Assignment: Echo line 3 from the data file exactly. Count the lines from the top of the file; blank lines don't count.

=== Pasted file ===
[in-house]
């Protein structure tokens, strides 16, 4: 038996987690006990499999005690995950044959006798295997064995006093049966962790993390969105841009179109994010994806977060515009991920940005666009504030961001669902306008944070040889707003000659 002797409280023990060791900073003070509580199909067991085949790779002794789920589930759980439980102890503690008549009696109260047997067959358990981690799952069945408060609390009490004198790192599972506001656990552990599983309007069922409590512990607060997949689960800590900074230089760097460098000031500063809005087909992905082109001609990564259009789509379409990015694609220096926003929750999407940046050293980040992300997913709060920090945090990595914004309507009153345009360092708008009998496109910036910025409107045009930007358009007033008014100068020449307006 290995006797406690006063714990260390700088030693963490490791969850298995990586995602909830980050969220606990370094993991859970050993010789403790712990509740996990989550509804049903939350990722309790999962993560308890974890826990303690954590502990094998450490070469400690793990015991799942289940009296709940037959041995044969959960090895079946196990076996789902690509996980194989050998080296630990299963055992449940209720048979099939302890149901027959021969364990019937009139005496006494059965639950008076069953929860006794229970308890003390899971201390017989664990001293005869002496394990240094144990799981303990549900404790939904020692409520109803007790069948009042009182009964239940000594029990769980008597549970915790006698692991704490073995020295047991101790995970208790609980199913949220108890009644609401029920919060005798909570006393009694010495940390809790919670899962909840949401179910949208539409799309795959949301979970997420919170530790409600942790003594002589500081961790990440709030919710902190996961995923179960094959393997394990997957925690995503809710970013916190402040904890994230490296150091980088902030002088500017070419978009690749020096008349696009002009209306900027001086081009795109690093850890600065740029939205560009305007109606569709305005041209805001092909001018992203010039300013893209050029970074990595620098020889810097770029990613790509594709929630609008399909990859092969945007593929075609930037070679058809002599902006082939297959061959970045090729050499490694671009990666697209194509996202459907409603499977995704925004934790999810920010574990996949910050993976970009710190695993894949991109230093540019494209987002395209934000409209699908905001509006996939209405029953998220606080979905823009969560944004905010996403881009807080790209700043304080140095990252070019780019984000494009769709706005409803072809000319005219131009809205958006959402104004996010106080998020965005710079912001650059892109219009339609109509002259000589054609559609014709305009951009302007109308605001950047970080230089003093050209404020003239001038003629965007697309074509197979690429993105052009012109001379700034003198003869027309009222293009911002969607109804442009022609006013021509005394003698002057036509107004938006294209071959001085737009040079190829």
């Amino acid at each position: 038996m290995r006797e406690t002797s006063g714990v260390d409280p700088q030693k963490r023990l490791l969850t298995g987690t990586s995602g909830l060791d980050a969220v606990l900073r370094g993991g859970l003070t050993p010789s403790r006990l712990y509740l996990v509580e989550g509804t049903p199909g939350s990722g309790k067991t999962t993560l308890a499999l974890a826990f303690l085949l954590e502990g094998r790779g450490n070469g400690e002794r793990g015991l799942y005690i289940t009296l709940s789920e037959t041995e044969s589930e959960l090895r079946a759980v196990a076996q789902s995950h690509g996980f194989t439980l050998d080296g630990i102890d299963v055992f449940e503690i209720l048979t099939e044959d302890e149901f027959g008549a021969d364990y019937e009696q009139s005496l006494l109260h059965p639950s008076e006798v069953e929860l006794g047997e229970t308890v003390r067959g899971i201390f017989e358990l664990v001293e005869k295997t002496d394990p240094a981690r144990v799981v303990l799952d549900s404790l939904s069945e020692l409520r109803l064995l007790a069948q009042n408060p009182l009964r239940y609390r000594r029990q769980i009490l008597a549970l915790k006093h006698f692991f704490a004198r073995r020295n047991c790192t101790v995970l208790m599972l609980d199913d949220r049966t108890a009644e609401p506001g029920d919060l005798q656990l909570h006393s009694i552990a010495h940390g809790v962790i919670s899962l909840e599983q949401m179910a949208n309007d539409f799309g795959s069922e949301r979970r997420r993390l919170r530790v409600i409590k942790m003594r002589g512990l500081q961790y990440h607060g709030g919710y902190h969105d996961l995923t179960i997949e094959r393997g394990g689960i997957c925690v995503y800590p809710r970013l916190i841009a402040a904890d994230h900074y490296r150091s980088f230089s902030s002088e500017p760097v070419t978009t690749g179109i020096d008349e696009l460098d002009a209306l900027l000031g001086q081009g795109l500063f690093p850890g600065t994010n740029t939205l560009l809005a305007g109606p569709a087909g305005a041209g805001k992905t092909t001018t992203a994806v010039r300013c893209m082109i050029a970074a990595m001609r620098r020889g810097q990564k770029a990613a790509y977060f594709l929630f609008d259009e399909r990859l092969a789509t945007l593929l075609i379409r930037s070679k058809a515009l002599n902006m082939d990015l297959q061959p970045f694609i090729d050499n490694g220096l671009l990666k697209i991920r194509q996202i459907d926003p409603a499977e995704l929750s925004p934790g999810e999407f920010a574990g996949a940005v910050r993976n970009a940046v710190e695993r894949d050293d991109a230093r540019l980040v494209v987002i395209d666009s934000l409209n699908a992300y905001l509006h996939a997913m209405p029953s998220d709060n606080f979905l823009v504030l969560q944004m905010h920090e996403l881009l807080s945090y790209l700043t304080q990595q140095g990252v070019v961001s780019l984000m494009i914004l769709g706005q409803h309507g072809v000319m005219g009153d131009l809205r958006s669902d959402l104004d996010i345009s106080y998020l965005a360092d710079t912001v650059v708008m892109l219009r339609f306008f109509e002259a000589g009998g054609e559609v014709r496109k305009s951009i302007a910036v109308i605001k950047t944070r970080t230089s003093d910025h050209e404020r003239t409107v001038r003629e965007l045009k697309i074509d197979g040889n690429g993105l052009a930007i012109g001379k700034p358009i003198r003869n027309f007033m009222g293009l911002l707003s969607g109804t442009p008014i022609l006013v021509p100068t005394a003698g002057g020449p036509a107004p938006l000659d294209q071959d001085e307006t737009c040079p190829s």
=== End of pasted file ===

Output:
């Amino acid at each position: 038996m290995r006797e406690t002797s006063g714990v260390d409280p700088q030693k963490r023990l490791l969850t298995g987690t990586s995602g909830l060791d980050a969220v606990l900073r370094g993991g859970l003070t050993p010789s403790r006990l712990y509740l996990v509580e989550g509804t049903p199909g939350s990722g309790k067991t999962t993560l308890a499999l974890a826990f303690l085949l954590e502990g094998r790779g450490n070469g400690e002794r793990g015991l799942y005690i289940t009296l709940s789920e037959t041995e044969s589930e959960l090895r079946a759980v196990a076996q789902s995950h690509g996980f194989t439980l050998d080296g630990i102890d299963v055992f449940e503690i209720l048979t099939e044959d302890e149901f027959g008549a021969d364990y019937e009696q009139s005496l006494l109260h059965p639950s008076e006798v069953e929860l006794g047997e229970t308890v003390r067959g899971i201390f017989e358990l664990v001293e005869k295997t002496d394990p240094a981690r144990v799981v303990l799952d549900s404790l939904s069945e020692l409520r109803l064995l007790a069948q009042n408060p009182l009964r239940y609390r000594r029990q769980i009490l008597a549970l915790k006093h006698f692991f704490a004198r073995r020295n047991c790192t101790v995970l208790m599972l609980d199913d949220r049966t108890a009644e609401p506001g029920d919060l005798q656990l909570h006393s009694i552990a010495h940390g809790v962790i919670s899962l909840e599983q949401m179910a949208n309007d539409f799309g795959s069922e949301r979970r997420r993390l919170r530790v409600i409590k942790m003594r002589g512990l500081q961790y990440h607060g709030g919710y902190h969105d996961l995923t179960i997949e094959r393997g394990g689960i997957c925690v995503y800590p809710r970013l916190i841009a402040a904890d994230h900074y490296r150091s980088f230089s902030s002088e500017p760097v070419t978009t690749g179109i020096d008349e696009l460098d002009a209306l900027l000031g001086q081009g795109l500063f690093p850890g600065t994010n740029t939205l560009l809005a305007g109606p569709a087909g305005a041209g805001k992905t092909t001018t992203a994806v010039r300013c893209m082109i050029a970074a990595m001609r620098r020889g810097q990564k770029a990613a790509y977060f594709l929630f609008d259009e399909r990859l092969a789509t945007l593929l075609i379409r930037s070679k058809a515009l002599n902006m082939d990015l297959q061959p970045f694609i090729d050499n490694g220096l671009l990666k697209i991920r194509q996202i459907d926003p409603a499977e995704l929750s925004p934790g999810e999407f920010a574990g996949a940005v910050r993976n970009a940046v710190e695993r894949d050293d991109a230093r540019l980040v494209v987002i395209d666009s934000l409209n699908a992300y905001l509006h996939a997913m209405p029953s998220d709060n606080f979905l823009v504030l969560q944004m905010h920090e996403l881009l807080s945090y790209l700043t304080q990595q140095g990252v070019v961001s780019l984000m494009i914004l769709g706005q409803h309507g072809v000319m005219g009153d131009l809205r958006s669902d959402l104004d996010i345009s106080y998020l965005a360092d710079t912001v650059v708008m892109l219009r339609f306008f109509e002259a000589g009998g054609e559609v014709r496109k305009s951009i302007a910036v109308i605001k950047t944070r970080t230089s003093d910025h050209e404020r003239t409107v001038r003629e965007l045009k697309i074509d197979g040889n690429g993105l052009a930007i012109g001379k700034p358009i003198r003869n027309f007033m009222g293009l911002l707003s969607g109804t442009p008014i022609l006013v021509p100068t005394a003698g002057g020449p036509a107004p938006l000659d294209q071959d001085e307006t737009c040079p190829s």